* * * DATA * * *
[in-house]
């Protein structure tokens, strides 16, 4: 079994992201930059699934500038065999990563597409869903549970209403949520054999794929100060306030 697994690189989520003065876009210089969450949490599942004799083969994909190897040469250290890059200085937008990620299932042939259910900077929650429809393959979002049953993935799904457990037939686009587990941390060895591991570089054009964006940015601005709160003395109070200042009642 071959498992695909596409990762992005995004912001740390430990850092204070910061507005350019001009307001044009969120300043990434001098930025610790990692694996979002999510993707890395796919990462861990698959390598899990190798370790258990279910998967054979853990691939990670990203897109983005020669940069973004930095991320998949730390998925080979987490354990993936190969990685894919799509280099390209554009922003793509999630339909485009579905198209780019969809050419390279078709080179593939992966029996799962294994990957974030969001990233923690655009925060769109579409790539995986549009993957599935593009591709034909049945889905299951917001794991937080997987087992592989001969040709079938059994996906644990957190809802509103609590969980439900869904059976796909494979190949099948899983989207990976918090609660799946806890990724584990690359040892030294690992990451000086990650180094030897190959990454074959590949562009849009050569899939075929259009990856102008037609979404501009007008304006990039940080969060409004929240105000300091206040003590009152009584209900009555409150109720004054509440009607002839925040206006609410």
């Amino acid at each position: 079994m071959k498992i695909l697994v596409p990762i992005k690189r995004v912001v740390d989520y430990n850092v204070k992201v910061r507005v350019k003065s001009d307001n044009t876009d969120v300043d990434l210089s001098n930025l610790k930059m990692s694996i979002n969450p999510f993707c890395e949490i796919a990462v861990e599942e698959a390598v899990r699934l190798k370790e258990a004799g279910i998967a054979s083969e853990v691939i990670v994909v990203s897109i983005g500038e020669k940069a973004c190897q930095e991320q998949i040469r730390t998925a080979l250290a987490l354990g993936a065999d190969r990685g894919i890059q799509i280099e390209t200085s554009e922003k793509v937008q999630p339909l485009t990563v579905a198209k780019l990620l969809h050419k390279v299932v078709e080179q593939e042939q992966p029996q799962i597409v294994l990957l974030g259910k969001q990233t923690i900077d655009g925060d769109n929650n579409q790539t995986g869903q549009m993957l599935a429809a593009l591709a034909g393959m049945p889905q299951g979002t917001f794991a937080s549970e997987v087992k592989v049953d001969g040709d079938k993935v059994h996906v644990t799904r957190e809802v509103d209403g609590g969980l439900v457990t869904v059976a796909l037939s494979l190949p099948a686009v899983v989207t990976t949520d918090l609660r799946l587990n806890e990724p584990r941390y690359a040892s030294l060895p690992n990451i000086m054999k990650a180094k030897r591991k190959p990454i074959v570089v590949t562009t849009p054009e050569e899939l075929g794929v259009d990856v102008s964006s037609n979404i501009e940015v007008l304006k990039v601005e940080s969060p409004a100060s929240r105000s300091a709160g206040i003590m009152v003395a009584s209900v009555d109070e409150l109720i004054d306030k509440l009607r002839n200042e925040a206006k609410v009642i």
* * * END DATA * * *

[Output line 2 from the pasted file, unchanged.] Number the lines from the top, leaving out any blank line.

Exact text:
């Protein structure tokens, strides 16, 4: 079994992201930059699934500038065999990563597409869903549970209403949520054999794929100060306030 697994690189989520003065876009210089969450949490599942004799083969994909190897040469250290890059200085937008990620299932042939259910900077929650429809393959979002049953993935799904457990037939686009587990941390060895591991570089054009964006940015601005709160003395109070200042009642 071959498992695909596409990762992005995004912001740390430990850092204070910061507005350019001009307001044009969120300043990434001098930025610790990692694996979002999510993707890395796919990462861990698959390598899990190798370790258990279910998967054979853990691939990670990203897109983005020669940069973004930095991320998949730390998925080979987490354990993936190969990685894919799509280099390209554009922003793509999630339909485009579905198209780019969809050419390279078709080179593939992966029996799962294994990957974030969001990233923690655009925060769109579409790539995986549009993957599935593009591709034909049945889905299951917001794991937080997987087992592989001969040709079938059994996906644990957190809802509103609590969980439900869904059976796909494979190949099948899983989207990976918090609660799946806890990724584990690359040892030294690992990451000086990650180094030897190959990454074959590949562009849009050569899939075929259009990856102008037609979404501009007008304006990039940080969060409004929240105000300091206040003590009152009584209900009555409150109720004054509440009607002839925040206006609410």